If you are making a still image, some painting in Photoshop can really contribute to a more detailed look. Don't forget to do it on separate layer(s). The idea is that you can reach it a lot faster by painting, than doing it in 3D. The downside is that it doesn't work with an animation or turntable (Fig.35).
Fig.36 shows the model before the paintover and Fig.37 shows it after.
Chromatic aberration is an artefact that can be found in real world photography. In Photoshop there is a tool to get rid of that, but since we want to make our clean CG image look more "real", we will use this tool to add chromatic aberration.
Basically what happens is that when red, blue and green light travels through a lens they will disperse in different directions and then hit the film of the camera in different places. Thanks to Robert Krupa and Gustav Tell at Milford Film and Animation who told me all about this artefact.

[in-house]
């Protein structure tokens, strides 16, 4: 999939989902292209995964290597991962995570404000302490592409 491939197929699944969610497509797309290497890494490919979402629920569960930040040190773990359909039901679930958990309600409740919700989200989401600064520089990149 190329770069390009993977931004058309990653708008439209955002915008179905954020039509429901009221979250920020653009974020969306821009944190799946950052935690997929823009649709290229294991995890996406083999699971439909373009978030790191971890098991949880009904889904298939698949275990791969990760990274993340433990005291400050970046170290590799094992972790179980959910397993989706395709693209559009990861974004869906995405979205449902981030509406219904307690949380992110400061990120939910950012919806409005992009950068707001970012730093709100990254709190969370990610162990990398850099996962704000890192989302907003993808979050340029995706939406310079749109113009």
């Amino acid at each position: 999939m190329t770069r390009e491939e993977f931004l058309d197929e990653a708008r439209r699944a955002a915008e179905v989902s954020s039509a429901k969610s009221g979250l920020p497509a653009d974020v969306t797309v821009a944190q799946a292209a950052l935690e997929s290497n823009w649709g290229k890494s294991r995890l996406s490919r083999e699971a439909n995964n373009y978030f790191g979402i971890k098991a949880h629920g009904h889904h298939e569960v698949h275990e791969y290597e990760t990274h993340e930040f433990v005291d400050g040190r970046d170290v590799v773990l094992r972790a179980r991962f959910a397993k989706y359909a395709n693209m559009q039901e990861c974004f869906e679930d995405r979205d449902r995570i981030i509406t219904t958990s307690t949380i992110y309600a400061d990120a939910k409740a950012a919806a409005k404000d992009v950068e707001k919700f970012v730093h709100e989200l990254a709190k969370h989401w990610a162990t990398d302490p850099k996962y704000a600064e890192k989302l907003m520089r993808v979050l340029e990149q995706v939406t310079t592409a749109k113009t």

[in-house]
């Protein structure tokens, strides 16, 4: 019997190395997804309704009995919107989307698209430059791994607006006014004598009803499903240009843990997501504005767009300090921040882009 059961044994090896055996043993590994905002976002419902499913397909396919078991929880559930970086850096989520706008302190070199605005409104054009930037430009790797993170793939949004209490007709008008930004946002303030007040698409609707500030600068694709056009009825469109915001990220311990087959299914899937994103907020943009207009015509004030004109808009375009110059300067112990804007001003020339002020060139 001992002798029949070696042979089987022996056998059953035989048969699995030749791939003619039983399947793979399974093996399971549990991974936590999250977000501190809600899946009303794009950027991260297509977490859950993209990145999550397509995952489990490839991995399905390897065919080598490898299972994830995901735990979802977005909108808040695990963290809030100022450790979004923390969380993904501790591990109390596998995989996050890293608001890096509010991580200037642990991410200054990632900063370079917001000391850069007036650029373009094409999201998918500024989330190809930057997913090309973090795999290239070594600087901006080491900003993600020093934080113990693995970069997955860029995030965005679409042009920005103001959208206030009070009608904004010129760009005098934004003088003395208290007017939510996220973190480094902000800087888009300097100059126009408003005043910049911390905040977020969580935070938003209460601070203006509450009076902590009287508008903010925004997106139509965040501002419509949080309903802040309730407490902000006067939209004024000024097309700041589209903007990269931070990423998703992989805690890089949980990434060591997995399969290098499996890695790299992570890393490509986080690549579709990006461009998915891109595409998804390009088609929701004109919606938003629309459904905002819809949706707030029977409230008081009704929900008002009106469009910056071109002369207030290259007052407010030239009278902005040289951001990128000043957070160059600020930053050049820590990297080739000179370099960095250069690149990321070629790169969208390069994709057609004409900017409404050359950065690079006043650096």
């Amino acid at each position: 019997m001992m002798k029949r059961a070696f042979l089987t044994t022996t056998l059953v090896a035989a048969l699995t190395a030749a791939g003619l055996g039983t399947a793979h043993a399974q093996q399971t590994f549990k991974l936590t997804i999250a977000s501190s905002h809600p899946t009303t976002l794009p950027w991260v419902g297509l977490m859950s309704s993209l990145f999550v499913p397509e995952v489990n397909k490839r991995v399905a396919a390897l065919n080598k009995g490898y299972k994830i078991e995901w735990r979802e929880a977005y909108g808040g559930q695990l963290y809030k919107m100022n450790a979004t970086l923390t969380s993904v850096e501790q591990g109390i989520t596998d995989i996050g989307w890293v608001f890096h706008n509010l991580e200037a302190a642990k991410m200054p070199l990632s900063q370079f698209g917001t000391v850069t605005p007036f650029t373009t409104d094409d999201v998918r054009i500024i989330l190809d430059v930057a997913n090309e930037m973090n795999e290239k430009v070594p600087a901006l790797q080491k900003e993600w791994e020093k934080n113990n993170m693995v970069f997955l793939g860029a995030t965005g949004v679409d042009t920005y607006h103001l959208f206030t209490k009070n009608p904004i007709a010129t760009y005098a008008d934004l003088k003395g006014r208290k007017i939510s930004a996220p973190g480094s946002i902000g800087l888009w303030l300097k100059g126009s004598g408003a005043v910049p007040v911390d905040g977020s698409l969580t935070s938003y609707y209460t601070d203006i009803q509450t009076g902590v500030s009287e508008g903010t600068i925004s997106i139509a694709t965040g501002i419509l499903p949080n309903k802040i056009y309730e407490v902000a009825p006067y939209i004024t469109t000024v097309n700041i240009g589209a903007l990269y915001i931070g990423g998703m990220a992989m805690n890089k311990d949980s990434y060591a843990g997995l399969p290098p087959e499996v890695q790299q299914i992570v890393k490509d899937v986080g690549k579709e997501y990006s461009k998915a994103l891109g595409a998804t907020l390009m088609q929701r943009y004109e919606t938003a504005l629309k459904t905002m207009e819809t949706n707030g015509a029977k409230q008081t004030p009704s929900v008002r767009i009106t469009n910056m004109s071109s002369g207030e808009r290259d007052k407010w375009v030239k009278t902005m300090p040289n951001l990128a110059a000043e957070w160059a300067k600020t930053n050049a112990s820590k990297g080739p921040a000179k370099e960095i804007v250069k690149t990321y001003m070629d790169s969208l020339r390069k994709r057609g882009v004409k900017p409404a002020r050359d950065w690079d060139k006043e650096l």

Combine visual layers: Add a new layer and combine all the visible layers on to it (Ctrl + Shift + Alt + E).
Add chromatic aberration: Choose Filter > Lens Correction. It's a really subtle effect, but I think it adds to the overall look in a good way (Fig.38 - 39).
Fig.40 - 41 show the before and after shots.